AUSTIN (KXAN) — Tuesday morning, a collaborative effort between the City of Austin, the Austin Police Department, as well as community groups and businesses will test a new strategy for supporting the homeless population downtown.

They will test out these efforts during a month-long trial period while gathering data. Their results will determine which parts of this program may continue in the long term.

ECHO Austin, one of the groups involved in this effort, said that the overcrowding of the homeless population downtown as well as the increased drug activity there is a “health and public safety crisis.”

On Tuesday, service providers will add staff downtown to work with the homeless, said Ann Howard, the executive director of ECHO. The free meal services provided at Austin’s Resource Center for the Homeless on 7th and Neches will change as well. Caritas of Austin will provide free meals there while adding a requirement that only people who are staying at a shelter or enrolled in ARCH services will be able to receive them.

“People who need housing and support services ought to be able to access service providers like the Salvation Army and Caritas and Front Steps at the ARCH without being asked to buy drugs and other illicit behaviors out there,” Howard said. Their ultimate goal is to end homelessness for every person experiencing it in Austin and Travis County.

They will also be installing six port-a-potties in the area around the ARCH. That area did not previously have any public, outdoor restrooms.

“It’s a great idea — should have been here a long time ago because the feces out here is ridiculous and they don’t even clean it up,” said Adrian Westmoreland, who has been homeless along with his 11-year-old son since December.

Austin police will also increase patrols. Starting Tuesday, they will be staffing two officers near the ARCH at all hours of the day. APD also added two large platform lights to help cut down on crime in the area.

Assistant Police Chief Justin Newsom explained that the overcrowding of the homeless population is tied to the spike of drug activity in the area.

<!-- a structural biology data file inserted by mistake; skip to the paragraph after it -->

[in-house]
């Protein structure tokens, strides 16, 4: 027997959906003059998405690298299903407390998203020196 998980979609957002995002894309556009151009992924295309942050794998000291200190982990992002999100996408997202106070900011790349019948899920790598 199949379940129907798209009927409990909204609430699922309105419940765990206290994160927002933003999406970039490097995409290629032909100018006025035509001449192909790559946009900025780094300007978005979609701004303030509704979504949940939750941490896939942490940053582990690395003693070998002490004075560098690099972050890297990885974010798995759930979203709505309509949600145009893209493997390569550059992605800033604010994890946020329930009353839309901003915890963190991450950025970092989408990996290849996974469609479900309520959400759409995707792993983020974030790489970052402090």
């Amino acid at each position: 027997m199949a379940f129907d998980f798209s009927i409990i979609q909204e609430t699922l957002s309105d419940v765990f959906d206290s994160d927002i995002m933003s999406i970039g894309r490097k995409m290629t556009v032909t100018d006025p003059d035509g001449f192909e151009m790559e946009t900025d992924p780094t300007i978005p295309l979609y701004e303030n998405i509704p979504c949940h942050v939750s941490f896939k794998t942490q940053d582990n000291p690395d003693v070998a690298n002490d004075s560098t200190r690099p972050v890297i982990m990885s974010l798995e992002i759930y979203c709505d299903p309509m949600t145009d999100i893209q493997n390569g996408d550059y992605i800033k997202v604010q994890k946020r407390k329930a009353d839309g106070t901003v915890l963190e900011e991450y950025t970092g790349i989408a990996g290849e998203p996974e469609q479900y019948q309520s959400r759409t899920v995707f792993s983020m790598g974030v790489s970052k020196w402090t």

“We had the spike in K2 calls earlier this year which led to a few people dying actually,” Newsom said. He added that just this year his officers have made more than 100 narcotics arrests near the ARCH.

“There are homeless men and women and children that are just languishing on the sidewalks without services being provided to them. Because of that, it’s created this environment where drug dealers can prey on substance-addicted individuals,” he said.

Amber Meyers is homeless and a recovering drug addict who walks to the ARCH for food and resources. She told KXAN she now sleeps away from the ARCH to avoid encountering people talking about and selling drugs.

“[7th and Neches] has changed a lot, the drugs have gotten bad for people who are in recovery and are trying to get sober. It’s really hard because every street corner you turn there’s some kind of something there. So people who are trying to get help can’t really get help,” she said.

It’s a problem she encounters often as she’s recently been walking to the ARCH to apply for housing.

“Every time I come down here, I see my battle of use, so it’s distracting,” she said.

Westmoreland said that he is homeless not due to drugs, but because his wife died which led his family into financial difficulties.

He has mixed feelings about the new plan for Austin’s homeless. He hopes community leaders also focus on providing mental health resources, technology and career education for the homeless.

“We need more job education. We need more tutors out here. We need more resources, computer rooms labs where they can build resumes, teach them how to build resumes and all that. A lot of them don’t know how to do resumes,” he said.

Ann Howard with ECHO explained that in the long term, she sees a funding gap as big issue to combating homelessness in Austin.  She believes it will take more public and private partnerships like these to come up with a sustainable solution.

“We need more funding than is currently available, so all the different initiatives we’ve heard about whether its the call for the downtown puzzle pieces or a new funding model called Pay for Success, we need all of that money — and then some — to end homelessness,” Howard said.